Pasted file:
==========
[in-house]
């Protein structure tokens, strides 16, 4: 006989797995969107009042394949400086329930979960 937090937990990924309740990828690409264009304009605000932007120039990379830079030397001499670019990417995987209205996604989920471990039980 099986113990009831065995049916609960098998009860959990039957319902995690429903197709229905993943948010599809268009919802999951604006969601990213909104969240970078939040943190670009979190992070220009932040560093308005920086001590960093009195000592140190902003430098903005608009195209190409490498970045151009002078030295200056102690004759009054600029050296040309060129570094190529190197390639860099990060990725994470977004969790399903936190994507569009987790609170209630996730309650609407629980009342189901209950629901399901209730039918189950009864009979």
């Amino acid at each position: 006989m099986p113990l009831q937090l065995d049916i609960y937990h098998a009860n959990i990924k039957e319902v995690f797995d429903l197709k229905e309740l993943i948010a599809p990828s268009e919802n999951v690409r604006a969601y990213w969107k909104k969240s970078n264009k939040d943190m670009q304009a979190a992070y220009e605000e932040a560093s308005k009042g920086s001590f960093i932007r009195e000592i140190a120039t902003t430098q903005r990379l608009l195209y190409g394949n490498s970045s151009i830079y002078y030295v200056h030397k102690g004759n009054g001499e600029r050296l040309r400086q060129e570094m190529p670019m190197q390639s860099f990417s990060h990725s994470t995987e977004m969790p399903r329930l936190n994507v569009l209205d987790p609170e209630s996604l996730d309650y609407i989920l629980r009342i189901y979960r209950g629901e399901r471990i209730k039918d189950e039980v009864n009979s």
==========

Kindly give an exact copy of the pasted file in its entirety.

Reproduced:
[in-house]
């Protein structure tokens, strides 16, 4: 006989797995969107009042394949400086329930979960 937090937990990924309740990828690409264009304009605000932007120039990379830079030397001499670019990417995987209205996604989920471990039980 099986113990009831065995049916609960098998009860959990039957319902995690429903197709229905993943948010599809268009919802999951604006969601990213909104969240970078939040943190670009979190992070220009932040560093308005920086001590960093009195000592140190902003430098903005608009195209190409490498970045151009002078030295200056102690004759009054600029050296040309060129570094190529190197390639860099990060990725994470977004969790399903936190994507569009987790609170209630996730309650609407629980009342189901209950629901399901209730039918189950009864009979």
């Amino acid at each position: 006989m099986p113990l009831q937090l065995d049916i609960y937990h098998a009860n959990i990924k039957e319902v995690f797995d429903l197709k229905e309740l993943i948010a599809p990828s268009e919802n999951v690409r604006a969601y990213w969107k909104k969240s970078n264009k939040d943190m670009q304009a979190a992070y220009e605000e932040a560093s308005k009042g920086s001590f960093i932007r009195e000592i140190a120039t902003t430098q903005r990379l608009l195209y190409g394949n490498s970045s151009i830079y002078y030295v200056h030397k102690g004759n009054g001499e600029r050296l040309r400086q060129e570094m190529p670019m190197q390639s860099f990417s990060h990725s994470t995987e977004m969790p399903r329930l936190n994507v569009l209205d987790p609170e209630s996604l996730d309650y609407i989920l629980r009342i189901y979960r209950g629901e399901r471990i209730k039918d189950e039980v009864n009979s």